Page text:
.- In her own words, Bridget Brown is “a self-advocate, an inclusion advocate, an actress… and a young woman with Down syndrome.” She also loves her life and wants others to know that each and every person is precious.
“The world needs to know that I don’t ‘suffer’ from Down syndrome,” she wrote in a letter to Pope Francis. “I have a full and wonderful life, and I am filled with joy to be alive.”
“I absolutely love my life.”
Brown met Pope Francis Oct. 21 as part of a Vatican-sponsored conference dedicated to catechesis for those with intellectual disabilities.
Titled “Catechesis and Persons with Disabilities: A Necessary Engagement in the Daily Pastoral Life of the Church,” the conference took place Oct. 20-22 at the Pontifical Urbanianum University in Rome.
Tragically, children with Down syndrome are often aborted, she said, pointing to the example of an August article from CBS News declaring that Iceland is “eradicating Down syndrome” through abortion.
“People with Down syndrome are so precious,” she said. “I love babies, and I especially love babies with Down syndrome.”
In a letter to Pope Francis, she said that her heart breaks when she thinks that she might be part of the last generation of people with Down syndrome and that “the world will never again benefit from our gifts.”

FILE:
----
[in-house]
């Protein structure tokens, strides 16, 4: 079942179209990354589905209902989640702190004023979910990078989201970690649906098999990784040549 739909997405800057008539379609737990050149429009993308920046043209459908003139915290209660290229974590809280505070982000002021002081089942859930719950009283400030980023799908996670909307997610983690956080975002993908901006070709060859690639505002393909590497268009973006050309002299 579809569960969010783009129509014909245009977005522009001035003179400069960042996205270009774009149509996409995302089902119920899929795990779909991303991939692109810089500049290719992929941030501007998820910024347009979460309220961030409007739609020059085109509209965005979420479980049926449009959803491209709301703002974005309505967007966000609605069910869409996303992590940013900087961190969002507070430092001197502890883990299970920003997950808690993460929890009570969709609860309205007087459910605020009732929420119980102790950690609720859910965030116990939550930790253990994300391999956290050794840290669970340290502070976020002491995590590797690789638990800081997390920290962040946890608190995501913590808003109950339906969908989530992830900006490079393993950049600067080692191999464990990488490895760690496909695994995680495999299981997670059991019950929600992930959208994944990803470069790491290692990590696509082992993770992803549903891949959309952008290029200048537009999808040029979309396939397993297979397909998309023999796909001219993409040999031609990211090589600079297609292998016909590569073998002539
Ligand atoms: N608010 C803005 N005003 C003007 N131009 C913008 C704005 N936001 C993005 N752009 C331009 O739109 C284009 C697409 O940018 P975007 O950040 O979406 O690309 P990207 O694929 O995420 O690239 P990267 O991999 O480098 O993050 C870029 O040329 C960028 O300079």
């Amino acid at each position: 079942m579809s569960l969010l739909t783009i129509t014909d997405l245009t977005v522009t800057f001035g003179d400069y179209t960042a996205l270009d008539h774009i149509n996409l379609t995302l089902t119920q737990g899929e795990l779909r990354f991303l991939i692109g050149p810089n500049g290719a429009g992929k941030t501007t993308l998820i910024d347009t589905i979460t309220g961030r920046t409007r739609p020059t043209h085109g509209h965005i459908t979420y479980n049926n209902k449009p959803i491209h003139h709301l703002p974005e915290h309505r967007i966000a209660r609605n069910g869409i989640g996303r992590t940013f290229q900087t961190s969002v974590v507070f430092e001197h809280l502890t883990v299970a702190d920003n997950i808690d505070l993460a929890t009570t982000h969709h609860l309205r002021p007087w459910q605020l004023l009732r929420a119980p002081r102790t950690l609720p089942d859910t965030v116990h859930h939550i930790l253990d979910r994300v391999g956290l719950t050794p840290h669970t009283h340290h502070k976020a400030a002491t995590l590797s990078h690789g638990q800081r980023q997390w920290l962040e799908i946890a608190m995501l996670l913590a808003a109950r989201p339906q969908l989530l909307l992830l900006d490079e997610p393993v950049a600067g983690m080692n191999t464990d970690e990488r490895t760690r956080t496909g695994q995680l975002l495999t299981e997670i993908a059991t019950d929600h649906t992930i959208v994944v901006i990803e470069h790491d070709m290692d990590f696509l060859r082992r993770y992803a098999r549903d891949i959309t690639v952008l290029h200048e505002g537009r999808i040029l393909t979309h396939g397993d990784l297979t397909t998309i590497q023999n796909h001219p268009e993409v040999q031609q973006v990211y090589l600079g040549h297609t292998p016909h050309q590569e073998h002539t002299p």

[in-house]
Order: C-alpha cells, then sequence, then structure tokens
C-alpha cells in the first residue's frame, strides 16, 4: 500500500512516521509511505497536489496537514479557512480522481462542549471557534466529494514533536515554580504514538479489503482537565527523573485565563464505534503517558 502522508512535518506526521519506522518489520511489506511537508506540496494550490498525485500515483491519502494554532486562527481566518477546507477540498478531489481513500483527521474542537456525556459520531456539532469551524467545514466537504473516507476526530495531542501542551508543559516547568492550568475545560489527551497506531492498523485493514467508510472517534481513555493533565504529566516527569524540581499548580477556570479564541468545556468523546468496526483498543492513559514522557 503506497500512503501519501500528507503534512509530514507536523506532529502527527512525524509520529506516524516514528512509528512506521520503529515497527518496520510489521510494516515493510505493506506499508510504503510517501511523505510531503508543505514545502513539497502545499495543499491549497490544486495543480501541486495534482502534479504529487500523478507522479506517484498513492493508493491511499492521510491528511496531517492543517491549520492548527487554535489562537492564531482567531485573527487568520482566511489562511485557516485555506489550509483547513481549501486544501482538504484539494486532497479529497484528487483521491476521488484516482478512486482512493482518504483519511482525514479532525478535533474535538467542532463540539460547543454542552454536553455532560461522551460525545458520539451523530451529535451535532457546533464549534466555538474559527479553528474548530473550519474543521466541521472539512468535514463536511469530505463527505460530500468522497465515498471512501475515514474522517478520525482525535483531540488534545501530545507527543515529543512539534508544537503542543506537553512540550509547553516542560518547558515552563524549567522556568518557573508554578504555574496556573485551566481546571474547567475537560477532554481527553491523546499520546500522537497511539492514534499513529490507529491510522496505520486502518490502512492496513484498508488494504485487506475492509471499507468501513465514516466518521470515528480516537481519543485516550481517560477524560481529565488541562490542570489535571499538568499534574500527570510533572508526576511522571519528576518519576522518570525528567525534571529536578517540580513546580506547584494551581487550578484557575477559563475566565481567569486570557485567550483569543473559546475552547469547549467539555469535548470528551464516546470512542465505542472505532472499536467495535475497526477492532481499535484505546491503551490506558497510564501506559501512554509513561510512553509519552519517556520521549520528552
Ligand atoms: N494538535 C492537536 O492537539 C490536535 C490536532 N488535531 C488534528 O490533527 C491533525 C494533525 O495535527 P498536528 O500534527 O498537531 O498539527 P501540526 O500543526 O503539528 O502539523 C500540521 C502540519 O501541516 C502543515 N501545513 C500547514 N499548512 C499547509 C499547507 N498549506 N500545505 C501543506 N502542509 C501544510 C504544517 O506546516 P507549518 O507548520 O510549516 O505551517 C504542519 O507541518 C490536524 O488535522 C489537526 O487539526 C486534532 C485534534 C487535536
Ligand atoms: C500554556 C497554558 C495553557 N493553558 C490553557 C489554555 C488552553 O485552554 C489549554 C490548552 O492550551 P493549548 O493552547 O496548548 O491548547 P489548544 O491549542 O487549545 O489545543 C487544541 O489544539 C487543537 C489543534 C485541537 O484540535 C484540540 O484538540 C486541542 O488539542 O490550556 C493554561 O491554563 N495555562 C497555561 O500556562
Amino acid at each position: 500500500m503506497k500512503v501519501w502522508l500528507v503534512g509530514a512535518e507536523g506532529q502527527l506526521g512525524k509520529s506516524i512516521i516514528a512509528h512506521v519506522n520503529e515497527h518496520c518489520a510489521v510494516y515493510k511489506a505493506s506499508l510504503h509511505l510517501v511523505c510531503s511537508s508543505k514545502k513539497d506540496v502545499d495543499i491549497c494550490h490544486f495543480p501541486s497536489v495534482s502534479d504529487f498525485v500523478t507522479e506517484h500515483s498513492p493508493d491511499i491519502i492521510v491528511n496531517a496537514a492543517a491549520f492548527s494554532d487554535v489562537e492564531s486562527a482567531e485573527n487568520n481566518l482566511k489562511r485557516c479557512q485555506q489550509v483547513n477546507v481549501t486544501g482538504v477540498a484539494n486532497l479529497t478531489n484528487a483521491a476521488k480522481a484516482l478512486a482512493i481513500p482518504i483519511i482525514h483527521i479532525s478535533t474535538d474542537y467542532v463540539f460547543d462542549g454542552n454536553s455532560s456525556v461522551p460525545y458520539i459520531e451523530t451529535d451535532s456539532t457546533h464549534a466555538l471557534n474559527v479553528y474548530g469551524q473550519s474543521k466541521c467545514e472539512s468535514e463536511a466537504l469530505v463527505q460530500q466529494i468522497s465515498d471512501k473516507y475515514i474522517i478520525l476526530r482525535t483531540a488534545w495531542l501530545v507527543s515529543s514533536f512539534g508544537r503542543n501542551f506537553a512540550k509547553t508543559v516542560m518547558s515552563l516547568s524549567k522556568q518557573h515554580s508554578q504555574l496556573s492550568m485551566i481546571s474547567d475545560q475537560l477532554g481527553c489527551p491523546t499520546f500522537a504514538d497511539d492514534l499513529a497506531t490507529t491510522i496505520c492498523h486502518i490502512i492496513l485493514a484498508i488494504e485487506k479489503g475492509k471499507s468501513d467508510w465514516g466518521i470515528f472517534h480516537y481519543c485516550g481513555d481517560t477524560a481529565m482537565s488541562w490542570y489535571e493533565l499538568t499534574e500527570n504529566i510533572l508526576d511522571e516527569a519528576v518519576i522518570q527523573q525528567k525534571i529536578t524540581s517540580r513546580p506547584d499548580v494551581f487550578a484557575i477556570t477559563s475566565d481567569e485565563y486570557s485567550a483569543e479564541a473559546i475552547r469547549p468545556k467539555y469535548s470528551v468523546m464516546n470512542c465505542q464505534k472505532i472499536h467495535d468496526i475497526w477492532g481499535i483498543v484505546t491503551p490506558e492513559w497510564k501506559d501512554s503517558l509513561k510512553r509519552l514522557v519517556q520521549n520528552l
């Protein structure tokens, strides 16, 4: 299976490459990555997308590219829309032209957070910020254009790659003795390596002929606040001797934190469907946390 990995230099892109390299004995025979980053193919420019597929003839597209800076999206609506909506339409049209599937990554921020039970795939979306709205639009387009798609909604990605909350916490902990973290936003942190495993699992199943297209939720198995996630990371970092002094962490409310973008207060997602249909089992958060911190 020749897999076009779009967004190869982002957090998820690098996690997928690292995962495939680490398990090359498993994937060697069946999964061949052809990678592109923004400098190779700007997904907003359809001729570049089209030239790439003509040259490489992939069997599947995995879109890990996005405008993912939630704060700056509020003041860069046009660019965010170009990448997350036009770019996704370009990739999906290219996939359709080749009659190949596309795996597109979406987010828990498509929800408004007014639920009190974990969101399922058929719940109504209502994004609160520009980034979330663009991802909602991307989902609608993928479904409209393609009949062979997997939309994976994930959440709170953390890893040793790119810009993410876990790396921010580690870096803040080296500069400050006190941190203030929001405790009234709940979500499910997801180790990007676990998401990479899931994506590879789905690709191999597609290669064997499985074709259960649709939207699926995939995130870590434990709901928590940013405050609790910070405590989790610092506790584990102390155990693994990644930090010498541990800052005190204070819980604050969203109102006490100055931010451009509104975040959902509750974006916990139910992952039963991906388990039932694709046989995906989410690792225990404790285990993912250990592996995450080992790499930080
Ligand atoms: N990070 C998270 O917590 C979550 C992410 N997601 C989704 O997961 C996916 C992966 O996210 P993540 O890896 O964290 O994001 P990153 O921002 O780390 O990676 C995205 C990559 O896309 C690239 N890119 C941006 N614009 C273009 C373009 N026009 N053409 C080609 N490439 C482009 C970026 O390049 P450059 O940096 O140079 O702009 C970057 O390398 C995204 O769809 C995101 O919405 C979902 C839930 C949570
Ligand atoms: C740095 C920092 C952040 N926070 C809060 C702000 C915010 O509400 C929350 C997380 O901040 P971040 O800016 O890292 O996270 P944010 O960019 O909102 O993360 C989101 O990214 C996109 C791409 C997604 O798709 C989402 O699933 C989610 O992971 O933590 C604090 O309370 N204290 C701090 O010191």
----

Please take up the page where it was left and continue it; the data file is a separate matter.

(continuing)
Brown noted that people with disabilities are often the first to be killed during genocides, and observed that Adolph Hitler’s mass killings began with the murder of disabled children.
“It seems to me we are doing the same thing to children with disabilities today in our country,” she said.
Even though Brown finds this to be discouraging at times, she said she still has hope, praying for those who think people with disabilities don’t have the right to live.
“I believe in the sacred dignity of all people. And most people I know with disabilities can lead full and productive lives, just like me,” she said.
The right to life of people with disabilities should never be disregarded, Brown told CNA. “God said…that we have a purpose, no matter who we are. It’s not right to exclude or kill anybody, because we are part of the human race.”
Brown, who spoke at the conference Oct. 21, noted that she attended to help promote inclusion in parishes, hoping they will open their doors “to allow people with disabilities to be included in the Church.”
She hopes people walk away from the conference with a deeper realization that “people with disabilities have a purpose.”
More than that, she wants to move the conversation about people with disabilities beyond inclusion.
It’s about more than just the right to survive, she said, but about being able “to dwell in the possibilities, to have fun and full, exciting lives,” just like anyone else.
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